The traditional office tower lobby, faithfully replicated by Hollywood movies and 20th-century corporations everywhere, brings to mind vast open spaces filled with granite or marble, banks of elevators and an imposing desk where a security guard sits, monitoring various cameras. While common, this dated style of lobby could easily be described as “empty” or “lifeless.” And it’s why Oxford Properties Group, in conjunction with its key tenant, Amazon, opted to do something completely different at its 402 Dunsmuir St. property in Vancouver.
As part of the Oxford Properties Group portfolio, a major player in the commercial office towers, the new office complex for Amazon is located at the edge of Vancouver’s expanding business district and is scheduled for completion sometime next year.
Rather than replicate the lifeless office-tower lobby, Amazon and Oxford Properties Group opted to create more of a café feel.
To help create a space where people gather, the lobby includes an actual café, complete with baristas, amid what Patrick Fejér – senior design principal with B+H Architects, the Toronto-based firm that designed the nine-storey building now under construction – describes as an “agora-style staircase.” Designed like a Greek theatre, the staircase descends into the lobby in a way that encourages people to gather – whether it’s to sit, have lunch, do a bit of work or hold a short meeting.
This meeting space will connect seamlessly with the bike-parking lockers, as well as the elevators.
Another design feature was to leave the concrete elevator cores exposed and highlight this architectural structure with strategic touches of blackened metal.
“We call it the un-lobby,” Mr. Fejér says. “It will be this new communal hub to the building.”
Trend toward redesigning the cold, lifeless office-tower lobby
Design innovations like the ones being incorporated into this lobby are trending with more frequency throughout Canada’s downtown business districts – the product of an extended office-building boom combined with employers desperate to attract and retain the millennial and Gen X talent that their business success increasingly relies on.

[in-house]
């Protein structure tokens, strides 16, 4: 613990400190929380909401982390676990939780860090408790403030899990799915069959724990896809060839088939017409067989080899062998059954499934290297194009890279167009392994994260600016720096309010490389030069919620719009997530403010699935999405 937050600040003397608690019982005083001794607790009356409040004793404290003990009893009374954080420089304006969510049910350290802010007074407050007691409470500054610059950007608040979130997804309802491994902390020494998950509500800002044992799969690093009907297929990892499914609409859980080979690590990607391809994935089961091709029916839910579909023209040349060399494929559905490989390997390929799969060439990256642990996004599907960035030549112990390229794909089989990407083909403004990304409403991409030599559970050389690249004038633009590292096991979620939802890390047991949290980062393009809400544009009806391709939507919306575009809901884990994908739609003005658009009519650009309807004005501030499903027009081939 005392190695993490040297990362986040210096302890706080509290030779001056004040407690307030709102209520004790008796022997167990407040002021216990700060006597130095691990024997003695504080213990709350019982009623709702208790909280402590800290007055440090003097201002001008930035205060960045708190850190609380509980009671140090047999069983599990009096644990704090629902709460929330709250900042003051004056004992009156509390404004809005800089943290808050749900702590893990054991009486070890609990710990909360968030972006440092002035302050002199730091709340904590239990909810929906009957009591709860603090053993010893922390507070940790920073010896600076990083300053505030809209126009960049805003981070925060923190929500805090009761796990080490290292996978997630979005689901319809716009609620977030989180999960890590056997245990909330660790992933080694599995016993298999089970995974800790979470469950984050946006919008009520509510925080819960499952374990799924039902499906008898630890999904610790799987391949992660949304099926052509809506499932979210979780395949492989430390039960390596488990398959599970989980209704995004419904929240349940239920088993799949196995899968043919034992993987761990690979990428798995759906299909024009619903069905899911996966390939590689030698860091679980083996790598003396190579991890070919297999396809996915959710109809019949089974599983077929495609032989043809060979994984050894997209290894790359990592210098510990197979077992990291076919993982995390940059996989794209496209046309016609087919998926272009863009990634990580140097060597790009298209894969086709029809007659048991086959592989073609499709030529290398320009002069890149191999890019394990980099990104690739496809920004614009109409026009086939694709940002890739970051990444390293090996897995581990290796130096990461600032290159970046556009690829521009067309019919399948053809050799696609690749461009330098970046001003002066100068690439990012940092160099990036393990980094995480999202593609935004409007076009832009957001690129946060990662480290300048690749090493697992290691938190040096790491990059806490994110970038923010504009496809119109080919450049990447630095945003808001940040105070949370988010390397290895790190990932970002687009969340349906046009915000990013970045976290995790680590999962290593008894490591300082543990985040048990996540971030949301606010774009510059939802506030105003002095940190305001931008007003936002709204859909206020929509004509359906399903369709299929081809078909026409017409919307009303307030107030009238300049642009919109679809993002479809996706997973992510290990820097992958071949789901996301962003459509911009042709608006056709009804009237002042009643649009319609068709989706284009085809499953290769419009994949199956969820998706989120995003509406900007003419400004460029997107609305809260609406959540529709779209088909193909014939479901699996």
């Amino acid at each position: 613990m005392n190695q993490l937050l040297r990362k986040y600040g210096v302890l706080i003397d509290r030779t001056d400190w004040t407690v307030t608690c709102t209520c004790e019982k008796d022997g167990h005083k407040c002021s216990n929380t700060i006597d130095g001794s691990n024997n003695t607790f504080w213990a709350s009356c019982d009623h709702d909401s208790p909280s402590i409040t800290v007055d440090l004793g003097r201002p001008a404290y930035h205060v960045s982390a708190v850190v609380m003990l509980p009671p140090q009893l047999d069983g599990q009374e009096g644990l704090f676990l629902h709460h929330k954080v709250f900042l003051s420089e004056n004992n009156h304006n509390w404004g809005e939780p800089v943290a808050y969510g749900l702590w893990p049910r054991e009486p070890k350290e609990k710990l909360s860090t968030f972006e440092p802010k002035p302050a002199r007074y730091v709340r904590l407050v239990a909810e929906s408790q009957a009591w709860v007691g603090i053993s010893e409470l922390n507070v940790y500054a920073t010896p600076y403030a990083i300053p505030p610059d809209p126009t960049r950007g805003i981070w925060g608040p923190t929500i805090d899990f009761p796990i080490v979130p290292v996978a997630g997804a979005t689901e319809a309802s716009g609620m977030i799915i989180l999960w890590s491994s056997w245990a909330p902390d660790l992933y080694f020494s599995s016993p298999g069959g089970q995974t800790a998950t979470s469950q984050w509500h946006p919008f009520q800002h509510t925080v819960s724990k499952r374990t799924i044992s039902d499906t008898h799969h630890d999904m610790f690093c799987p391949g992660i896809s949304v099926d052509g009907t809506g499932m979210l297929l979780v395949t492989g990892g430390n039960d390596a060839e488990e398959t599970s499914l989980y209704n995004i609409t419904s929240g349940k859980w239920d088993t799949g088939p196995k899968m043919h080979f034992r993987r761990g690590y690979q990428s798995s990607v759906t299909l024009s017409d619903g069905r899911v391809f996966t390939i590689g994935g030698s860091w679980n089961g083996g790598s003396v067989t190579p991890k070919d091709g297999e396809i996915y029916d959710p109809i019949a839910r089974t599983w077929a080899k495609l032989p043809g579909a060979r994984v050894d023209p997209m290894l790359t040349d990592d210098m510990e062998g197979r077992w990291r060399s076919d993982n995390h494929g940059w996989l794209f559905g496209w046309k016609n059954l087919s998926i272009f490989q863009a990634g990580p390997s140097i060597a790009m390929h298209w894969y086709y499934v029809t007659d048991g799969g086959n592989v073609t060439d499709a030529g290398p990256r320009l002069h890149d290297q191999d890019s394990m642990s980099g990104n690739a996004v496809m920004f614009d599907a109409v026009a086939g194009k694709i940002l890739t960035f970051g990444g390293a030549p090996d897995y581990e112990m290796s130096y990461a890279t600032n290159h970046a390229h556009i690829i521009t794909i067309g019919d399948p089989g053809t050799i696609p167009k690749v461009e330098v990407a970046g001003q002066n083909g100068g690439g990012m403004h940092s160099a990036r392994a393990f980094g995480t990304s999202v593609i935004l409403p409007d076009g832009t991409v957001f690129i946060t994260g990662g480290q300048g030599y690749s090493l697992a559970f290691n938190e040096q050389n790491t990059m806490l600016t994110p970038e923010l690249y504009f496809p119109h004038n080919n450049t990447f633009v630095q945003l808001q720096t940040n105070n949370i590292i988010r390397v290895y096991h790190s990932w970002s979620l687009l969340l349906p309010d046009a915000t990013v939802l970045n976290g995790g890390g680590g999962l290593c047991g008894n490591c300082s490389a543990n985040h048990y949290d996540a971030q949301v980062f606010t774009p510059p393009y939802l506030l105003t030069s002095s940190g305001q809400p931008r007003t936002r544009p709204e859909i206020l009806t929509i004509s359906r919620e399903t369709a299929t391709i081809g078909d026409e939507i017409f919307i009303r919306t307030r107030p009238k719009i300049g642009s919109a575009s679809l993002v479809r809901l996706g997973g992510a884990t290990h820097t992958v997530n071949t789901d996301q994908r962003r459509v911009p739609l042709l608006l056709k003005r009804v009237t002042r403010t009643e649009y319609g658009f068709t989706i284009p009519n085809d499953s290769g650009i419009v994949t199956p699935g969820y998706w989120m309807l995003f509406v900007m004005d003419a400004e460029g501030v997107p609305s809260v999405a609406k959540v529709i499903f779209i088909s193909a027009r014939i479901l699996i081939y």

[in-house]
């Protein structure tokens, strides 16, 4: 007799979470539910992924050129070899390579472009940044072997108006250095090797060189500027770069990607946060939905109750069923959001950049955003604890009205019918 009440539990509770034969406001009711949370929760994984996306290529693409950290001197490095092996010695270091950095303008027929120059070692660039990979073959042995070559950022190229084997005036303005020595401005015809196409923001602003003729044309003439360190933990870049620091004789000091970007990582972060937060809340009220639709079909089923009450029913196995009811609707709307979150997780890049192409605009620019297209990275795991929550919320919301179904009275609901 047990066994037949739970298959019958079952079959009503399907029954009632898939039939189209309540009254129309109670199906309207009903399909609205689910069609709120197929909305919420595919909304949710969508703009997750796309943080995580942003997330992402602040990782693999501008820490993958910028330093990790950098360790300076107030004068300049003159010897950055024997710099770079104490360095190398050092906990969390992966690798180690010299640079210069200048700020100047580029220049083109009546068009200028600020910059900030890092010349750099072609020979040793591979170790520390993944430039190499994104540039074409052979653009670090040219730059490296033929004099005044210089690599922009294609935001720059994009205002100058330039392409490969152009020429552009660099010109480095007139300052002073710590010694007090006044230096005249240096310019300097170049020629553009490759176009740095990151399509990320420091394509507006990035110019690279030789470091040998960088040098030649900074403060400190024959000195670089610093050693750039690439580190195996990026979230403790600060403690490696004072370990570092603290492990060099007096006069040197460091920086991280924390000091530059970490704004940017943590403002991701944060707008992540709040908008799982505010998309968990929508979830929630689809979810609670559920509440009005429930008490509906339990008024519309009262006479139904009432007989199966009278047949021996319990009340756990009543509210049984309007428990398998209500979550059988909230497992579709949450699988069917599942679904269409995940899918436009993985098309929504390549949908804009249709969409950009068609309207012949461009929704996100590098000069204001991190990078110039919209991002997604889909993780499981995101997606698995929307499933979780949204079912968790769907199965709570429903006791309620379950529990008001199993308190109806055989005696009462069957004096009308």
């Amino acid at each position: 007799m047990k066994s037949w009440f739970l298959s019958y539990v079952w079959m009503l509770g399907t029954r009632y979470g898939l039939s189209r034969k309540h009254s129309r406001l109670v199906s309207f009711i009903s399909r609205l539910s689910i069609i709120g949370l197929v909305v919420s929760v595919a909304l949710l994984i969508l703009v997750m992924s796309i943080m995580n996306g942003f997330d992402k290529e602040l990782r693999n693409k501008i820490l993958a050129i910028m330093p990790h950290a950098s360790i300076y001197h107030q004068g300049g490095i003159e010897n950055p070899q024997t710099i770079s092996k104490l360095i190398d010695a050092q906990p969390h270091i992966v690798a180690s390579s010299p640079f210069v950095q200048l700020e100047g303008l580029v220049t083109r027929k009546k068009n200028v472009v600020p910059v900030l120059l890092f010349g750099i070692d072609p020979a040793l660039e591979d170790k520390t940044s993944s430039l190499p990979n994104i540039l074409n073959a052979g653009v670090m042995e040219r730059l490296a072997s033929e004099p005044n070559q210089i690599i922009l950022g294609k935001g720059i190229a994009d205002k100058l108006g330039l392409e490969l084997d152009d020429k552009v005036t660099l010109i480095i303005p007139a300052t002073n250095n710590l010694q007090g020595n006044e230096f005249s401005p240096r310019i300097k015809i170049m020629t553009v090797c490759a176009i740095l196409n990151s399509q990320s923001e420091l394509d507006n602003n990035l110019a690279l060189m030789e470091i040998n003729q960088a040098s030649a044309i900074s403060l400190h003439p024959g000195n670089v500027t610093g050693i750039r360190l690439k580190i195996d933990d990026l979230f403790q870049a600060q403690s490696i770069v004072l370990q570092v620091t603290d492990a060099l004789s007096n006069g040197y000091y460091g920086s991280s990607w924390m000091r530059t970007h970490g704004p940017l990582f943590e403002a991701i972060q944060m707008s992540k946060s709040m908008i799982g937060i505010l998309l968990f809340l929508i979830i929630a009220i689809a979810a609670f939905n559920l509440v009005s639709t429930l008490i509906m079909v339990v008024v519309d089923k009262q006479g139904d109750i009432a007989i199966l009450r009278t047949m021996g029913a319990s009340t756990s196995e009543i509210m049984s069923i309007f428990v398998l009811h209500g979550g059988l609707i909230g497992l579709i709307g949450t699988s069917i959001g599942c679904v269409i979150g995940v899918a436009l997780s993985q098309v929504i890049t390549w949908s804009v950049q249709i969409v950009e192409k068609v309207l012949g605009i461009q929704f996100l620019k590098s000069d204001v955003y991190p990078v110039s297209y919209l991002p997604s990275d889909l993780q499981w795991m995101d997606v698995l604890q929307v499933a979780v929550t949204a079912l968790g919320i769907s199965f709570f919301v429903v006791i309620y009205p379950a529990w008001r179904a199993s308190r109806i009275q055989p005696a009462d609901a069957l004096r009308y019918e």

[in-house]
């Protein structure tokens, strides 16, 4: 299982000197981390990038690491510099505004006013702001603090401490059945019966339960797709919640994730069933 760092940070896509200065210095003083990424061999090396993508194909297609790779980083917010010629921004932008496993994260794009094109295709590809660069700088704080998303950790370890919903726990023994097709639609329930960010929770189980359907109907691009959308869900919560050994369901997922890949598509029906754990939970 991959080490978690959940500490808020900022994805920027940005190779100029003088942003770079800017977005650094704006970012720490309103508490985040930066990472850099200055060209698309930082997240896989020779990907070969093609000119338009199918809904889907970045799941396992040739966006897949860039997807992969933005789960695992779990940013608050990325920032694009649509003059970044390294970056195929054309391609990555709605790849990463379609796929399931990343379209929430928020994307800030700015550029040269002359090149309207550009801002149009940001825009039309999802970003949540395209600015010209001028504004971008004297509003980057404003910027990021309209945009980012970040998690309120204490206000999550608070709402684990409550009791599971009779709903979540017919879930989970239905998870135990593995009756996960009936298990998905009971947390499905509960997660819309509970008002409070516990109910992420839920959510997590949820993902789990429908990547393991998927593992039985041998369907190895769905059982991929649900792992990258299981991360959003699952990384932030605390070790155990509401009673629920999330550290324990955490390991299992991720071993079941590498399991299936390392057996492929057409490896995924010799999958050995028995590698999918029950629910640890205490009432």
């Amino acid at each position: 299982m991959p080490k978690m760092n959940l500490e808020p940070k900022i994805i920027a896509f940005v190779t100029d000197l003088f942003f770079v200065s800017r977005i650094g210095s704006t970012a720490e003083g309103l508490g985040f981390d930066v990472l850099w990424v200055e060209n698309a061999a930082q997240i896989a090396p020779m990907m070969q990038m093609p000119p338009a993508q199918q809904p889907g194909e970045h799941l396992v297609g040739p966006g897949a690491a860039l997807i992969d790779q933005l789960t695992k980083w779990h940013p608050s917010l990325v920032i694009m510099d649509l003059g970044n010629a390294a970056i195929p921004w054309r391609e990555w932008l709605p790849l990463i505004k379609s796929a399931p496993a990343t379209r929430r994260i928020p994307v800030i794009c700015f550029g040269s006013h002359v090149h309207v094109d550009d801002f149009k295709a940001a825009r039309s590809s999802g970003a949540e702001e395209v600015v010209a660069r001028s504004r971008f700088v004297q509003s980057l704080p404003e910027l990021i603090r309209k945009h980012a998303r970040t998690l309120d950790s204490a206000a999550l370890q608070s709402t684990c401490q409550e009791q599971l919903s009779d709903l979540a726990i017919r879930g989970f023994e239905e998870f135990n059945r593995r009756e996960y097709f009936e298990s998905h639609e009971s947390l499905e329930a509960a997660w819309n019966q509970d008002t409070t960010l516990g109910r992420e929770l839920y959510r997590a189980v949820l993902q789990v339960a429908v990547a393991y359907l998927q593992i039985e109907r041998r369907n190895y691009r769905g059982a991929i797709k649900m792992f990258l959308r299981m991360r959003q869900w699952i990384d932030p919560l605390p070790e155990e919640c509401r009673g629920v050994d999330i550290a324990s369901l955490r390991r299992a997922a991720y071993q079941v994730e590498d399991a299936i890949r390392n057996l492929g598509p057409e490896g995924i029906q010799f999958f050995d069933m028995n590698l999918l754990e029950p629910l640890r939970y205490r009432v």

Big companies such as Oxford, GWL Realty Advisors Inc. and others in Vancouver are leading the way, incorporating such perks as spa-like bike rooms – individual, wood-paneled bike lockers, complete with showers and clothes-drying facilities – sit-stand desks that can be raised and lowered according to an employee’s needs, operable windows that can be opened and closed (to help prevent the claustrophobic effects of breathing endlessly recycled air), upscale fitness rooms, green-filled courtyards, and outdoor gardens on multiple floors.
It’s not just tech firms that are embracing this new style either, says Robert Kavanagh, vice-president of asset management for GWLRA.
“The tech companies are the ones growing, so they need more space, but law, mining, financial services are doing it to change their image,” Mr. Kavanagh says.
Vancouver Centre 2, a tower being constructed by GWLRA near the major downtown intersection of Georgia Street and Granville Street in downtown Vancouver, has already secured its first three tenants, one each from the fields of tech, mining and financial services. In addition to the spiffed-up lobby, intentionally outdoors-y spaces, bike lockers, change areas and e-bike charging stations, the seventh-floor patio of the new building will be a designated dog-friendly space – evidently another non-negotiable amenity for attracting employees.
“The office as a typology is being challenged by new modes of working,” Mr. Fejér says. “Office designers are increasingly borrowing ideas from the hospitality industry to make workplaces more appealing. The UX, or user experience, is key.”
Why Vancouver is leading the office-boom